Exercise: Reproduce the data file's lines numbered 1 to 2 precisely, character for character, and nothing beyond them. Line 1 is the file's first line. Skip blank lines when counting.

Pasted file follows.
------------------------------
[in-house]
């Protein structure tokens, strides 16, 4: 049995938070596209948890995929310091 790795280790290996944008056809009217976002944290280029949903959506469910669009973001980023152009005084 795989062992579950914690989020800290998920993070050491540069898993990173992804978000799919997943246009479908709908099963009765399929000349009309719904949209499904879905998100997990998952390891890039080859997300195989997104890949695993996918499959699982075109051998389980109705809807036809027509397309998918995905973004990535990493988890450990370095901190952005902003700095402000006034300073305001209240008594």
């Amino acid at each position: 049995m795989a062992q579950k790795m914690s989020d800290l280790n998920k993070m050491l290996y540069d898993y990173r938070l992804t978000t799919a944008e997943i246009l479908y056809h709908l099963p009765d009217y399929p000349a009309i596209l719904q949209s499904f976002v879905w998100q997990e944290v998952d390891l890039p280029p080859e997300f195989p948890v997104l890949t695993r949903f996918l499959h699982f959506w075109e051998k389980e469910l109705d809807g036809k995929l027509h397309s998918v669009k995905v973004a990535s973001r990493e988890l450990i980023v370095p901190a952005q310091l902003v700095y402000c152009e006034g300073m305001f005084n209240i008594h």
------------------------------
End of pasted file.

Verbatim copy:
[in-house]
């Protein structure tokens, strides 16, 4: 049995938070596209948890995929310091 790795280790290996944008056809009217976002944290280029949903959506469910669009973001980023152009005084 795989062992579950914690989020800290998920993070050491540069898993990173992804978000799919997943246009479908709908099963009765399929000349009309719904949209499904879905998100997990998952390891890039080859997300195989997104890949695993996918499959699982075109051998389980109705809807036809027509397309998918995905973004990535990493988890450990370095901190952005902003700095402000006034300073305001209240008594």